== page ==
Doubt can be defined as “A feeling of uncertainty or lack of conviction.” While I have known a handful of believers who would state that doubt was never a struggle in their lives, the overwhelming majority of Christians I know have struggled with doubt at some level.
Unsurprisingly, doubt usually strikes in moments of uncertainty. Situations arise in our lives that are beyond our control and we are left with questions only time will answer.
Four Levels of Doubt
For the Christian, doubt often strikes at one of four different levels.
Level 1: Why has God delayed in doing what I know he can do?
Level 2: Does God care about me and my situation?
Level 3: How could God be good and allow this to happen?
Level 4: Does God even exist?
Notice how the question shifts at every level. The first category represents the doubts most Christians wrestle with in their lives. A family member dies unexpectedly and there seems to be no reason. Health complications emerge. An unexpected career change is looming.
Level two gets deeper. It still acknowledges that God is kind of in control but perhaps does not have a deep interest in our current affairs. Three openly questions God’s character and four gets us to the place of doubting his very existence.
How believers handle level one doubts will determine whether or not they regress to a level four condition.
Two Unhealthy Extremes
When I listen to Christian leaders speak and read what is written on doubt there are perhaps two unhealthy extremes. One camp calls for the dismissal of doubt all together. The second wholeheartedly embraces it.
I struggle with each of these camps for differing reasons. To those who dismiss doubt, I feel there is often a bit of naivety and lack of compassion. I agree with Timothy Keller that,
“A faith without some doubts is like a human body with no antibodies in it. People who blithely go through life too busy or indifferent to ask the hard questions about why they believe as they do will find themselves defenseless against either the experience of tragedy or the probing questions of a smart skeptic. A person’s faith can collapse almost overnight if she failed over the years to listen patiently to her own doubts, which should only be discarded after long reflection.”
Fortunately, there has been a lot of pushback against the “anti-all doubt mindset.” But along with this pushback has emerged another extreme that suspiciously represents itself as a lack of faith. Absolutes begin to dissolve and everything in life is a question. Personally, I have not found authors and communicators who land in this category to be very helpful.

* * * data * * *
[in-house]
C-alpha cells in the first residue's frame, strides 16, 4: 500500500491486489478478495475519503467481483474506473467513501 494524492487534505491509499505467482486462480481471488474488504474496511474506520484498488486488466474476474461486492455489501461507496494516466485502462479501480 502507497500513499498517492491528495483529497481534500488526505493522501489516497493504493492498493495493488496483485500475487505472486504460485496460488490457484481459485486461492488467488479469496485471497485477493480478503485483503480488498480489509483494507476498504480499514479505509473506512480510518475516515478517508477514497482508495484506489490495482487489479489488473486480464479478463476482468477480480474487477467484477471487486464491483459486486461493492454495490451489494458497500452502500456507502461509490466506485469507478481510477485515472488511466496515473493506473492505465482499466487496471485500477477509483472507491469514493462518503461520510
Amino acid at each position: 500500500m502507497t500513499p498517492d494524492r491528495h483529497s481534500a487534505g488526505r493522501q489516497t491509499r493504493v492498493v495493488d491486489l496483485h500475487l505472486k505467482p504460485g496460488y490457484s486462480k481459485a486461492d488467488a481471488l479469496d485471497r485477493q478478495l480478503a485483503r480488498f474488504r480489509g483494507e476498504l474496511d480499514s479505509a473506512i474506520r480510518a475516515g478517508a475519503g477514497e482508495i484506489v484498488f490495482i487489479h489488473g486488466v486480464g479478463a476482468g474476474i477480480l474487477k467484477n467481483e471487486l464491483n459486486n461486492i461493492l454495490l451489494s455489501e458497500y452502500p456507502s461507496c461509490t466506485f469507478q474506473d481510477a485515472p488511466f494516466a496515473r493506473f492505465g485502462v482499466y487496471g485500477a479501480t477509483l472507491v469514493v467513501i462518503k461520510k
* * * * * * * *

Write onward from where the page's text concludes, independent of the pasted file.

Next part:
In the words of Lesslie Newbigin, “To choose doubt as a philosophy of life is akin to choosing immobility as a means of transportation.”
How Do I Deal With Doubts?
So what do we do? Here are four steps that have greatly helped me in this area. And because I am a pastor these points are even illiterated!
1) Recognize Your Level
If you are struggling with level four doubts, your questions will be very different than if you are struggling with level one doubts. Ask yourself, “Am I just feeling uncertain and confused or am I starting to doubt the character of God?” Big difference.
2) Reach Up and Reach Out
Not once have I ever worked my way out of a time of doubt by myself. Without exception, every time I rose above doubt came as a result of reaching up to God and often reaching out to other people. Joy was restored by spending meaningful time with God in prayer and in his word. Help came when I was willing to reach out to other strong Christians and share my concerns. For believers, I believe this step is critical. We must be so careful not to let a day of doubt turn into a season of unbelief.
Do not let a day of doubt turn into a season of unbelief.
3) Reorganize Your Schedule.
At its core, doubt arises from a loss of perspective. I believe if most Christians were to be honest with themselves, they would see that their times of doubt are often linked to seasons of imbalance. Work, family schedules, and extra hobbies begin filling up the calendar while time alone with God is sacrificed.
It is amazing what taking an honest look at a schedule will reveal. Ask yourself the tough questions such as: “In the past week, how many days did I actually have meaningful time alone with God?” “Is attending a local church a priority on my weekly calendar?”
Consistently, when I counsel people who struggle with doubts, often these basic foundational pillars are missing from their lives. By reorganizing our schedules, we take a proactive stance rather a reactive approach to doubt. As Mark Batterson often states, “Change of pace X change of place = change in perspective.”
4) Reaffirm your commitment.
This last one I have taken from the Psalmist David. You cannot help but notice how often David would voice his concerns to God and then finish with a statement like this, “But you, O Lord, are a shield about me, my glory, and the lifter of my head.”
A statement that has helped me over the years is “Never doubt in the darkness what God has shown you in the light.” I love the illustration that when our spiritual train enters a tunnel of doubt and darkness, we do not choose to jump off. Rather, we sit back and trust the conductor.
Struggling with doubts today? That’s okay! But take some time to deal with them. Reach up and reach out. Don’t let a day of doubt turn into a season of unbelief. And most importantly, trust your conductor.